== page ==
• LAN Speed Test to be the official speed testing software of HomeNetworkEnabled.com

    has graciously provided Home Network Enabled with licenses for their LAN Speed Test Server and LAN Speed Test v2.0 and I'm happy to announce we will be using it as our official speed testing software going forward. LAN Speed Test v2.0 is said to be more accurate than v1.0 and should give good and consistent baselines for most testing. I won't be revisiting old articles where v1.0 was used, but all articles going forward will use v2.0 and Server where appropriate.

    LAN Speed Test works by building a file in memory, and then transferring it over the wire via SMB file sharing, but without the effects of Windows file caching. Once complete it then does the calculations for you and outputs the numbers in whatever denomination you prefer. You can also vary packet size and number of packets to get it exactly the way you like.

    My Speed testing protocols

    For an accurate picture of LAN speed, these tests are done in several locations around the house on my Buffalo WZR-HP-G300NH. 40MHz wide channel support is disabled and WPA2-PSK (AES) encryption is used. Here are my typical tests:

    LAN Speed Test
    Using a 64-bit Windows 7 quadcore box as the LAN Speed Test server, a test with LAN Speed Test v2.0 is run with a packet size of 1MB and a total of 100 packets. In situations, such as testing a Synology NAS or the Vortexbox, where there is no Windows client, LAN Speed Test v2.0 is simply run from the quadcore Windows 7 box against the SMB share. Results are posted in Mbps exactly as they appear in LAN Speed Test. Antivirus is disabled for the tests. Bear in mind that other sites have found LAN Speed Test to read anywhere from a little low to significantly lower when compared to tests like IxChariot so the numbers should be seen as references and not absolute fact as to fastest speeds. That said, every product I test uses the consistent protocol, so the numbers should be good as reference points against each other.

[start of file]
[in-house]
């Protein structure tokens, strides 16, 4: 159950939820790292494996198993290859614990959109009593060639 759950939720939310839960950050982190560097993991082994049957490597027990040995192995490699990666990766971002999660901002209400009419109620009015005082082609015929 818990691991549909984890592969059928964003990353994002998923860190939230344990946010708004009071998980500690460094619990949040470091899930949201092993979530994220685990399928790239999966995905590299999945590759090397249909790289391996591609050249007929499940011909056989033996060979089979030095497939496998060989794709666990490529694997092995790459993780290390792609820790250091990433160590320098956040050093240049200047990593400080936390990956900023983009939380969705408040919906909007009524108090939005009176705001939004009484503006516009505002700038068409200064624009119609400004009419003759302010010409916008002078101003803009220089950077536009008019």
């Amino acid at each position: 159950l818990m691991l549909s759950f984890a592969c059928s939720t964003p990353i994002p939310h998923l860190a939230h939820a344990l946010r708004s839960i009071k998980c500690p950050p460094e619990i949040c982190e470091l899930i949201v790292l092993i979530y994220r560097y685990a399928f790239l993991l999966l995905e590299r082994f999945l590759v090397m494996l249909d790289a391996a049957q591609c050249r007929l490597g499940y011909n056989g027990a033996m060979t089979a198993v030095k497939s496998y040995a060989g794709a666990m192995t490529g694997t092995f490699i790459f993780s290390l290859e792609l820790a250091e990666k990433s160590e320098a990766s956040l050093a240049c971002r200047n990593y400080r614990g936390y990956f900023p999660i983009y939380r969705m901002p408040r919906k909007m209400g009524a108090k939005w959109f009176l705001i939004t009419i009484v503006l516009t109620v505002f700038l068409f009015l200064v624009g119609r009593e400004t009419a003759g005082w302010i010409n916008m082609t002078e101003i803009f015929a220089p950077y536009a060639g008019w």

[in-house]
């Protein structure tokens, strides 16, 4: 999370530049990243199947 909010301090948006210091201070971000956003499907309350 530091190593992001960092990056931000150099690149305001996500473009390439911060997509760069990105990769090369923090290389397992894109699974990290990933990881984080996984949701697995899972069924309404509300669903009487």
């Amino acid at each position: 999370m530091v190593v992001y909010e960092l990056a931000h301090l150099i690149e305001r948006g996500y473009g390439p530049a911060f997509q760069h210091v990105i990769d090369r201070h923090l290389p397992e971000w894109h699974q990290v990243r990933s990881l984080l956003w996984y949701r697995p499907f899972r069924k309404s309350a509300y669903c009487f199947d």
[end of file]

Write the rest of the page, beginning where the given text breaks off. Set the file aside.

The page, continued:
Wired to Wireless WAN percentage
    Wireless may be able to push good speeds, but what does it look like for typical internet browsing? With the Wired to Wireless WAN percentage test, a baseline is laid down against the Speakeasy Speed Test Chicago, IL location using the devices wired connection. This connection speed is then recorded, wired disconnected, and the same test run with wireless. The percentage of the wired max attained by wireless is then recorded. The tests are run at about the same time in the evening and the second result out of 2 is what is recorded. It goes without saying to note that there are many variables involved when introducing the WAN in to the equation. Wired and wireless tests are run on the same evening, within short times of each other, to help mitigate some of those variables. Antivirus is also disabled for these tests.

    Received Signal Strength Indication (RSSI)
    To paint a better picture of what is going on with wireless, RSSI is also recorded using Metageek's inSSIDer. RSSI is simply the measurement of power present in a received radio signal. By itself this would mean nothing, but when presented with the other two tests, can paint a broader picture of the wireless capabilities of a particular tested device. Again, with a grain of salt, environmental interference can cause variances in this test and that needs to be noted.